Philippines, Asia - Wontra Travels


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Welcome to Philippines


Continent: Asia
Population: 100,981,437 (2015) 
Dialing Code: +63
Currency: Peso
Time zone: PST (UTC+8)
Official language: Fillipino, English





The Philippines is an archipelago in South-East Asia of more than seven thousand islands located between the Philippine Sea at the very eastern edge of Asia.  Officially known as the Republic of Philippines , this cultural melting pot features diverse traditions and customs creating a surreal melting pot that is unlike anywhere else in Southeast Asia.

Blessed with an abundance of islands and located on the Pacific Ring of Fire, it’s no wonder its most stunning attractions can be found in and around the sea. Away from the jungles, mountains, volcanoes and hidden caverns, its volcanic nature offers an edge that cannot be found anywhere in the world.

It can’t been denied that the Philippines has a seedy side – the sex industry grew up to service American GIs during the Vietnam War – but it’s easy to avoid this gloomy scene and find more wholesome nightlife, where live bands perform note-perfect covers of any song you could name and even the smallest, palm-thatched village has a karaoke bar.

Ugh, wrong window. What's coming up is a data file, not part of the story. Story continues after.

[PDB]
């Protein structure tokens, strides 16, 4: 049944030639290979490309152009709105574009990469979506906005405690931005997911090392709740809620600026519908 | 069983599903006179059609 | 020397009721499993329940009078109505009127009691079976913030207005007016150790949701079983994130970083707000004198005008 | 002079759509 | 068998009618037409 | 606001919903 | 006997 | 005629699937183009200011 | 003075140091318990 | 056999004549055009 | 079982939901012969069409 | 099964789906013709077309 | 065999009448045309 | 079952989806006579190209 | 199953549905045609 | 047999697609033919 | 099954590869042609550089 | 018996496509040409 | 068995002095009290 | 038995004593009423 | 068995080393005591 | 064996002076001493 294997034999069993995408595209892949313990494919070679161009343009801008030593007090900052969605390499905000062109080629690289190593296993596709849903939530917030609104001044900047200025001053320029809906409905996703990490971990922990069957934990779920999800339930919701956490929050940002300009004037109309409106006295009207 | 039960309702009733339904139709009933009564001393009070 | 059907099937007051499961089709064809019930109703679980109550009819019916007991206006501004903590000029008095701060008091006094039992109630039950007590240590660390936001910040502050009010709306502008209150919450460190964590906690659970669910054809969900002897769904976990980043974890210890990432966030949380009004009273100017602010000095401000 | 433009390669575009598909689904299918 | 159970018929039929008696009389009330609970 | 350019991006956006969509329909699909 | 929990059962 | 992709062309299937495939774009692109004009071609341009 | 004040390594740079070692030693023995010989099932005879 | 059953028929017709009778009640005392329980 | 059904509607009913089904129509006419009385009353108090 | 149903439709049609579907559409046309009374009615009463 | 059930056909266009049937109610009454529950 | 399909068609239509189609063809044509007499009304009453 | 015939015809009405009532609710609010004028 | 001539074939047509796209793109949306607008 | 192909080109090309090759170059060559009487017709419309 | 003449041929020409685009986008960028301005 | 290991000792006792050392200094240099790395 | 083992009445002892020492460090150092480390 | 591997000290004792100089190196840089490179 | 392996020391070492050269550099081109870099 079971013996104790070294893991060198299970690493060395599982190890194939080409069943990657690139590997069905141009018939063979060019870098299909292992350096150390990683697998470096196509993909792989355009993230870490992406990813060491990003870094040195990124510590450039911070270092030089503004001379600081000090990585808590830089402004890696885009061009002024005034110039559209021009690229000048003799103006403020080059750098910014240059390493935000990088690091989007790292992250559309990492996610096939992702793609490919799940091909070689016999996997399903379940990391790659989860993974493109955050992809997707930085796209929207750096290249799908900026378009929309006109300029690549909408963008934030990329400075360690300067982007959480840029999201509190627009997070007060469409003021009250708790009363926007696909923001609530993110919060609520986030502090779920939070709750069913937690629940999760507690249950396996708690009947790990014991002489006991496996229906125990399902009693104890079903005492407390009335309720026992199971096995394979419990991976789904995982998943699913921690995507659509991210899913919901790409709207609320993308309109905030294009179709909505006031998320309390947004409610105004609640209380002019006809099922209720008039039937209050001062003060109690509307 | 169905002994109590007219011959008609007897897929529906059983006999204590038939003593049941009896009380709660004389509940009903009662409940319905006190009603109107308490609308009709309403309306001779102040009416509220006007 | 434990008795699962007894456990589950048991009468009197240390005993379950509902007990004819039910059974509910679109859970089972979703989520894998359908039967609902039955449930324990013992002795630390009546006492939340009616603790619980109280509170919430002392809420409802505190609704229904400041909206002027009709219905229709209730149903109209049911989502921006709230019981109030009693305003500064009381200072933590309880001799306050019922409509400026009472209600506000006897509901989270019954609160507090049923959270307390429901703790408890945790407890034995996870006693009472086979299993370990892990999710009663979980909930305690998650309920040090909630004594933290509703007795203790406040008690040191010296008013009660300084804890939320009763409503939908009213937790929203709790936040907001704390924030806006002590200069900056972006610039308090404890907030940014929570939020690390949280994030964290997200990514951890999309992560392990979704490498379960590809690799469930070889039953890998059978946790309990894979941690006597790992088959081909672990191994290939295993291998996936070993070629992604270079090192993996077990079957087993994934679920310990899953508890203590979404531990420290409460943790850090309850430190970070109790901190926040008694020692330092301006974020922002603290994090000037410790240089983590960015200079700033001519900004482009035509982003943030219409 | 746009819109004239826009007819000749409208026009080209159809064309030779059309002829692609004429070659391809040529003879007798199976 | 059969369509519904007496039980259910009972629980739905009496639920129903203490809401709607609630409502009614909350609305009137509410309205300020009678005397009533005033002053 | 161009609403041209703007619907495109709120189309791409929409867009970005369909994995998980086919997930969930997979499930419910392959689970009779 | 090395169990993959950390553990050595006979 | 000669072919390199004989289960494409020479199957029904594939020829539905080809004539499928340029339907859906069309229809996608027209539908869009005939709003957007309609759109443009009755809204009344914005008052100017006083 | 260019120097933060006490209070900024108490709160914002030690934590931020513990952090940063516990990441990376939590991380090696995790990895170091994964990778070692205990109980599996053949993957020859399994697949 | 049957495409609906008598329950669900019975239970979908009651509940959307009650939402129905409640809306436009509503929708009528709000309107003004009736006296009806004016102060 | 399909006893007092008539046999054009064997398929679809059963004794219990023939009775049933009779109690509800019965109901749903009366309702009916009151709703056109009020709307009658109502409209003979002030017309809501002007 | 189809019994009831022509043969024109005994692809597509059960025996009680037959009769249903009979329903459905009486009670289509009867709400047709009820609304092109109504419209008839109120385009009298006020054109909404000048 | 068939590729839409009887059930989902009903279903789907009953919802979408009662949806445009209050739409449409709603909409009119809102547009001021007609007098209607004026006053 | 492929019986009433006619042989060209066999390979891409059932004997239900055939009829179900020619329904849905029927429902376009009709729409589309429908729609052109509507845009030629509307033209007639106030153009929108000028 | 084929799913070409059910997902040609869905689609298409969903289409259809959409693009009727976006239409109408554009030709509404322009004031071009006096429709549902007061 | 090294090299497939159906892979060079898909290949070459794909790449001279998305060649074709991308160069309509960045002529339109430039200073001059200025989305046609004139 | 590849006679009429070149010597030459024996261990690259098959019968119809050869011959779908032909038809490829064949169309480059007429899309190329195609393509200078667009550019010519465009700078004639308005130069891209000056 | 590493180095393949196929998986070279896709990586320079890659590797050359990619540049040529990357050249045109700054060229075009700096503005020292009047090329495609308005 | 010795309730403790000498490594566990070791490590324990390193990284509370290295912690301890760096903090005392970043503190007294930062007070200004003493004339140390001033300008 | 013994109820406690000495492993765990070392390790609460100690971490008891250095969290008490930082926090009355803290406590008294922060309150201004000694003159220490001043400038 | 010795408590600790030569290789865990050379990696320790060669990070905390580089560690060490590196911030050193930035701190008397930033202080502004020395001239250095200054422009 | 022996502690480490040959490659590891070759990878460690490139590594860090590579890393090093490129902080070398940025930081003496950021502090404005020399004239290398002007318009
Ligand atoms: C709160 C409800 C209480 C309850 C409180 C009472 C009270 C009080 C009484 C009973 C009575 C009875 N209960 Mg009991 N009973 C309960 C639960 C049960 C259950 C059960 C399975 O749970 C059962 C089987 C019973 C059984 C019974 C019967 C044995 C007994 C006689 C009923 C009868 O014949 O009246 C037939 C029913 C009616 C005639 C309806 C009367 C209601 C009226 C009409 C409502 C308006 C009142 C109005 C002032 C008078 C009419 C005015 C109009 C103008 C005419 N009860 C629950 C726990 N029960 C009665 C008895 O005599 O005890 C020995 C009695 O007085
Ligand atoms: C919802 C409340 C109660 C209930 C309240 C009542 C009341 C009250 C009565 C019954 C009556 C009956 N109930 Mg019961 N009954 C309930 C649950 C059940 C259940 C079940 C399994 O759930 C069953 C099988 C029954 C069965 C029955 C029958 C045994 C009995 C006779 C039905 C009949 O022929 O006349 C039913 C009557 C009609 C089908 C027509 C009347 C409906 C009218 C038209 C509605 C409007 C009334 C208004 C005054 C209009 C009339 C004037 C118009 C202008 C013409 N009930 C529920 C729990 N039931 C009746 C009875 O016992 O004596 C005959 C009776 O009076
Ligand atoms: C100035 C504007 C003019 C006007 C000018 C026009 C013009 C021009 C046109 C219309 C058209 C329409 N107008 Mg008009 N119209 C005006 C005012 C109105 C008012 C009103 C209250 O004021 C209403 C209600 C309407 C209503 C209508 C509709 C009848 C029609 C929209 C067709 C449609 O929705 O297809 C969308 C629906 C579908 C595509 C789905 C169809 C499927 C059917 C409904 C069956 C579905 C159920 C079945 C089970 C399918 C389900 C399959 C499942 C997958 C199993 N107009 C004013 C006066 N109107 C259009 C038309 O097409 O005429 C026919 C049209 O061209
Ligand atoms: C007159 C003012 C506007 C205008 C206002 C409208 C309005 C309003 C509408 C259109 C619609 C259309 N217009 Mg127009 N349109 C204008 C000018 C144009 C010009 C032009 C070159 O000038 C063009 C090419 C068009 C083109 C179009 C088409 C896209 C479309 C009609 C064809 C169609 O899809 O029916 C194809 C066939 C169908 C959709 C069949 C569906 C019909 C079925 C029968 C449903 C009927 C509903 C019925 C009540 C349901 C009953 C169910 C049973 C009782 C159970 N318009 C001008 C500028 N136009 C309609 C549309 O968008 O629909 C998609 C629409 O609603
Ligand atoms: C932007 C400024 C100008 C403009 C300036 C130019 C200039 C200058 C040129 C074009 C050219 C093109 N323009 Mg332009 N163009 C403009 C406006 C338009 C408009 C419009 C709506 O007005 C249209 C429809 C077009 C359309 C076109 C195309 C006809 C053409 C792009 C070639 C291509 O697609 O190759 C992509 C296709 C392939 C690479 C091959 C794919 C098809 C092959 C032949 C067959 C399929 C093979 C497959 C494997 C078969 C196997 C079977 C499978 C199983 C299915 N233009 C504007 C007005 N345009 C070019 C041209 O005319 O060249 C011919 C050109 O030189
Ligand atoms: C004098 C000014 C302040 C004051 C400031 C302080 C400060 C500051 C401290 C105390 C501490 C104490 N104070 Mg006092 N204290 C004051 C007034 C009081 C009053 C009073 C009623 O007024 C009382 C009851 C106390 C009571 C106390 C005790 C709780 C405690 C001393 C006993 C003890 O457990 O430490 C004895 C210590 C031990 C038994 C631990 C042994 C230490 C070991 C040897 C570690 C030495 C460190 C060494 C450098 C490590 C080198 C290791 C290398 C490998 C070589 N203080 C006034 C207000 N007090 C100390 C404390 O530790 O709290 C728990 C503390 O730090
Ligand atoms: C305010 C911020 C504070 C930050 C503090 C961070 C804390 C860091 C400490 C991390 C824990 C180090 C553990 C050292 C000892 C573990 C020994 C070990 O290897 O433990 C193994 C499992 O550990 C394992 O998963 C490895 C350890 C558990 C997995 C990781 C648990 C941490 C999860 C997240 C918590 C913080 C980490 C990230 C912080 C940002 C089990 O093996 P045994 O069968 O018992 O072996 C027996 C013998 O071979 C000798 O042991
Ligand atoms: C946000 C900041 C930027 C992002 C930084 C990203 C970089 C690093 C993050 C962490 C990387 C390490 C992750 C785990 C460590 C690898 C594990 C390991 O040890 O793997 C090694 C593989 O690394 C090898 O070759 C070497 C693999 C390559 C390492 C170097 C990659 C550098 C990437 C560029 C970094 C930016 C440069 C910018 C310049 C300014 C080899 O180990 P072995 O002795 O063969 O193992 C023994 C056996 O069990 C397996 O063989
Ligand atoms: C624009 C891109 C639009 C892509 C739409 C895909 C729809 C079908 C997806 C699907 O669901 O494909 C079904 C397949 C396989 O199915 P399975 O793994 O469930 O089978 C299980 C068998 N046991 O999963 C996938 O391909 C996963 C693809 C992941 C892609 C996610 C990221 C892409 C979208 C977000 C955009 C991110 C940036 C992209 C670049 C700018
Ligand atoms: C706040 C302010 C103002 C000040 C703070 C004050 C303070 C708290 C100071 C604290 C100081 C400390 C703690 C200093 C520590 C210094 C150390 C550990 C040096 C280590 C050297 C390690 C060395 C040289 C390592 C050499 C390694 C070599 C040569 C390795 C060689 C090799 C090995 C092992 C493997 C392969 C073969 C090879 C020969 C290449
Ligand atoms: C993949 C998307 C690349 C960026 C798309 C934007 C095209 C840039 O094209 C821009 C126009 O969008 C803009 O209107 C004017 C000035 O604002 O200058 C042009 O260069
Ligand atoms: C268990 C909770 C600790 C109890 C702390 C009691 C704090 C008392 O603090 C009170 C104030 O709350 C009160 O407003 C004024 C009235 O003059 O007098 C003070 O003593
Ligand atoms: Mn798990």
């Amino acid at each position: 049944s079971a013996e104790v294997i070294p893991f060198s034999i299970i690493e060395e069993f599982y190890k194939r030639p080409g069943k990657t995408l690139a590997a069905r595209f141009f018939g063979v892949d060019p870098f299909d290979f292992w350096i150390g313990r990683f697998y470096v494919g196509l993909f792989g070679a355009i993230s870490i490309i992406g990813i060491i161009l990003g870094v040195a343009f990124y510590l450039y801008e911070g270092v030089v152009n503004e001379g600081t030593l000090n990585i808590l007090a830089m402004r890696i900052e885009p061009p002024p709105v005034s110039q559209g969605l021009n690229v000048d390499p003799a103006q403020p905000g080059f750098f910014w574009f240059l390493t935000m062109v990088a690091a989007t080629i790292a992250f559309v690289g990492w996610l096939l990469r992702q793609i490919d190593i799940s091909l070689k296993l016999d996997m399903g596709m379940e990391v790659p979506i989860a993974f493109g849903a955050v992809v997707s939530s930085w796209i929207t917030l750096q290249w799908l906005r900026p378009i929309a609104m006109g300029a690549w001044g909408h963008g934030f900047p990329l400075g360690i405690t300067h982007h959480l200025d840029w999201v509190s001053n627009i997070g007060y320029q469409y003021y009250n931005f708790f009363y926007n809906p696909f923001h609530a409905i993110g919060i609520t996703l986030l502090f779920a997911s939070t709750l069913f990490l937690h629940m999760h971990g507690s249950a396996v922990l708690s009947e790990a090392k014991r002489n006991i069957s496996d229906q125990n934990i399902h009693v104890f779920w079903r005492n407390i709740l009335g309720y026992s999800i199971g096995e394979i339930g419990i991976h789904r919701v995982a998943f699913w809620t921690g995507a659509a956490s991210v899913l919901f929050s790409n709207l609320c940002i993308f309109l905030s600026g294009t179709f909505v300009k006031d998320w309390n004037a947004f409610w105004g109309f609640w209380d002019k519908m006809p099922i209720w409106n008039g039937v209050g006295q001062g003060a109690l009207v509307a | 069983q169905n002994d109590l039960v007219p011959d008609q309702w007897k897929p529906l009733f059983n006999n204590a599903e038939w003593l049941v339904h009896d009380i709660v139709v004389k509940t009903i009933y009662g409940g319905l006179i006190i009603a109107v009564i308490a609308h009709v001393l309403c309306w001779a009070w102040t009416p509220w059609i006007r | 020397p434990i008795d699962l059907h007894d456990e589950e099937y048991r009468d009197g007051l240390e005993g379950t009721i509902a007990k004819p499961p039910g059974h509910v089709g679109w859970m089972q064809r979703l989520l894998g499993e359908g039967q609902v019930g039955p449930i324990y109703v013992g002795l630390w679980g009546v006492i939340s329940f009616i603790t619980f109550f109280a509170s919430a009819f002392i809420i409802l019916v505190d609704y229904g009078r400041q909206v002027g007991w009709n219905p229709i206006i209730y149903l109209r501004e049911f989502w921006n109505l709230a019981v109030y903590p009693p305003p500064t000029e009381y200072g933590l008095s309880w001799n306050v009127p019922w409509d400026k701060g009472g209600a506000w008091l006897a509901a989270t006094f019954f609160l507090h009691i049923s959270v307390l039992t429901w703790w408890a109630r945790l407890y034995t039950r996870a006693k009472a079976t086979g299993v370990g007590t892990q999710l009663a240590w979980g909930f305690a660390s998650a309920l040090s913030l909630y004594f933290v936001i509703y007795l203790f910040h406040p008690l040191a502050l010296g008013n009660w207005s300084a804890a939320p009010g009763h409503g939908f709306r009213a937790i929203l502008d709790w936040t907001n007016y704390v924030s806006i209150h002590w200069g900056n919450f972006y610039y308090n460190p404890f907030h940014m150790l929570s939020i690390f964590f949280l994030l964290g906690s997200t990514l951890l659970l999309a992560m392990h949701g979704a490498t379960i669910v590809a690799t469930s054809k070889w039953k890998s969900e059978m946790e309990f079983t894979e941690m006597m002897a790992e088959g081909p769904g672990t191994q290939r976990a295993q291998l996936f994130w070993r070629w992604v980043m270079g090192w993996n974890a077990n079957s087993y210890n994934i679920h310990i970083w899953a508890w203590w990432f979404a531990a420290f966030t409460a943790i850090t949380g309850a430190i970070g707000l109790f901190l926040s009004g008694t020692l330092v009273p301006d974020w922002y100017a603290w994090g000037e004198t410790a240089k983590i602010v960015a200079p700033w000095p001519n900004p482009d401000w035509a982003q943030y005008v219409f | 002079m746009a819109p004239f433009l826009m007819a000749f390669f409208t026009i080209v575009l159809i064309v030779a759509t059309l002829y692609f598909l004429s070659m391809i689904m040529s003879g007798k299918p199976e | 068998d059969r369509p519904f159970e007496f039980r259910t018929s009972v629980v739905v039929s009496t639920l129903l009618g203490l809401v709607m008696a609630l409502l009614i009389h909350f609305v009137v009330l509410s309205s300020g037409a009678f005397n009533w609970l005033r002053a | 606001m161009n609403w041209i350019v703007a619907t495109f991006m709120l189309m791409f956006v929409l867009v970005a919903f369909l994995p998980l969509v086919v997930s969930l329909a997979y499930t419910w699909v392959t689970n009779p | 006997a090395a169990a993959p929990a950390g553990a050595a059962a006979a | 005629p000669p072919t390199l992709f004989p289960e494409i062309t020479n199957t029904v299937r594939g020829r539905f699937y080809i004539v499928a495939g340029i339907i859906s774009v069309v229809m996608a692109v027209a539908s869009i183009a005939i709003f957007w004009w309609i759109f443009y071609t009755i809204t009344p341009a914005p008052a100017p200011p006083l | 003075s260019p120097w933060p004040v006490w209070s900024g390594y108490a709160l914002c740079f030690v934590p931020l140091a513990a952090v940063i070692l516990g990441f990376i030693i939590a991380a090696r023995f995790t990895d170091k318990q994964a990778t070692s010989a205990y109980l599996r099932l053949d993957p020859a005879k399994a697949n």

This isn’t a country that stages dozens of phony cultural shows for tourists, and the islands’ vividly colourful festivals (of which there are many) are predominantly aimed at locals. So it’s down to individual visitors to strike up conversations and discover a country where East meets West and traditional culture meets the modern world in a crash of colour and confetti

Information & Facts

Attraction Overview

Experience dazzling views from the summit of Mount Apo, the highest peak in the country and a popular destination for trekkers, be amazed by the rice terraces of the Cordilera , climb a volcano, explore the colonial heritage at Vigan and Feel the party Spirit at a Filipino fiesta.Whatever you set your sights on doing, it surely wouldn’t let you down in terms of education, entertainment and fun.